In 2020 eCommerce sales had a similar jump. Digital influence sales went up with eCommerce sales because 100% of online sales are impacted by the internet.
Influenced sales dropped back a bit in 2021 when more consumers returned to shopping in person. The internet has a slightly lower influence on brick-and-mortar sales. Then, influenced parts and accessories sales came back in 2022 and reached a new record at $169.6 billion. That’s because the aftermarket started out very strong in 2022, both for online sales and brick-and-mortar sales.
How we calculate influence
Buyer intent helps calculate digital influence. This includes do-it-yourself (DIY) and do-it-for-me (DIFM) sales.
DIY sales channels have an extremely high digital influence
We put DIY influence at 90% in the automotive aftermarket. In other words, 90% of products sold to DIY and enthusiast consumers come under the influence of the internet in some way. It also varies by sales channel. Buying parts through an online store or marketplace is at 100% because they’re online. Other DIY sales channels such as brick-and-mortar auto parts retailers are lower.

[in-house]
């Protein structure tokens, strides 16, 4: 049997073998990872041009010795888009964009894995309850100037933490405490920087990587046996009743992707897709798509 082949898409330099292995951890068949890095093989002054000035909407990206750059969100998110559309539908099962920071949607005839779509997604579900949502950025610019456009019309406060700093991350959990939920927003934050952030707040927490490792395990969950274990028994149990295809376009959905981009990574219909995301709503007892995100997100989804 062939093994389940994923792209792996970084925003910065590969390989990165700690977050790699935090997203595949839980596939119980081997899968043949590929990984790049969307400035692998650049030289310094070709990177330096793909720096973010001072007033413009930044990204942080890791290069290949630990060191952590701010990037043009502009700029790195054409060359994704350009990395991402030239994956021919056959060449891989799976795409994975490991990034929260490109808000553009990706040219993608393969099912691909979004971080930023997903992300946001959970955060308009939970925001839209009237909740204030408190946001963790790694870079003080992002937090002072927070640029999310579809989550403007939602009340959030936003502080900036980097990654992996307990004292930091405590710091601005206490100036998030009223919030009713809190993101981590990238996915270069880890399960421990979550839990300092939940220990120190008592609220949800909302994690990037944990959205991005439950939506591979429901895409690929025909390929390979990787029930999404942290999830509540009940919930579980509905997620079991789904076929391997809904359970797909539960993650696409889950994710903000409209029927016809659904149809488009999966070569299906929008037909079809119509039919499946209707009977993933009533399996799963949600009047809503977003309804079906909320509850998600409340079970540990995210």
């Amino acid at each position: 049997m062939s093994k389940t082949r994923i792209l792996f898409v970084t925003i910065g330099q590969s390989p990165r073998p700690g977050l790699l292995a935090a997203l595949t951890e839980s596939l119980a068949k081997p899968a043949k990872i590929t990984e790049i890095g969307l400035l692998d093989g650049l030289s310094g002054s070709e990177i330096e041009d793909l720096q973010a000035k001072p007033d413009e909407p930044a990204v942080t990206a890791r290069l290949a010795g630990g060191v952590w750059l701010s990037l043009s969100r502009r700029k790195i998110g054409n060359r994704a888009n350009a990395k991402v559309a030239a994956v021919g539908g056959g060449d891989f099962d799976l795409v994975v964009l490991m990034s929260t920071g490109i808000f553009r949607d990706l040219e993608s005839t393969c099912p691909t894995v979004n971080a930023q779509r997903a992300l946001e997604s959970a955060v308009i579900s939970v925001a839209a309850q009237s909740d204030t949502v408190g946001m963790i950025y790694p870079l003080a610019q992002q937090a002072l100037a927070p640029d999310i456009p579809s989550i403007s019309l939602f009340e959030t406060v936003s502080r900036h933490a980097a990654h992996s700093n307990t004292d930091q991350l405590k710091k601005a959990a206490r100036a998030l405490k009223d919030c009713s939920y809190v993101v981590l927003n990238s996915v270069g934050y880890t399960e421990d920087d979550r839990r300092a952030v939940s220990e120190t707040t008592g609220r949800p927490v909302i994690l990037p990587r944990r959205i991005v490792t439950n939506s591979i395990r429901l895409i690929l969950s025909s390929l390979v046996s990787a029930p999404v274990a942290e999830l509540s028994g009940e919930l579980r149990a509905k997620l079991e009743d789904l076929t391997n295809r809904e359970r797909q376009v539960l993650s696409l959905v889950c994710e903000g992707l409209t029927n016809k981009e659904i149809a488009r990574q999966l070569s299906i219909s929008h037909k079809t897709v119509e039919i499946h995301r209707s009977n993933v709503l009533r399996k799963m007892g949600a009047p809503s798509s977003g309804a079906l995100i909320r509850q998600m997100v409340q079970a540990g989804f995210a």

DIFM sales channels have lower levels of influence
Many service repair businesses don’t even discuss the brands of parts used to make a service repair or used for maintenance. That makes influence lower through many DIFM sales channels. That also explains the dip in influenced sales in 2021, as more consumers visited service repair businesses. Influence on retail sales for DIFM consumers ranges from near zero to very high.
Sales channel examples
Sales channels include parts and accessories stores; online retailers; viable marketplaces like Amazon or Walmart; hardware stores; tire dealers; and independent or chain service repair stores. All of these channels have a different ratio of DIY to DIFM sales and different amounts of digital influence.
Digital influence on DIY sales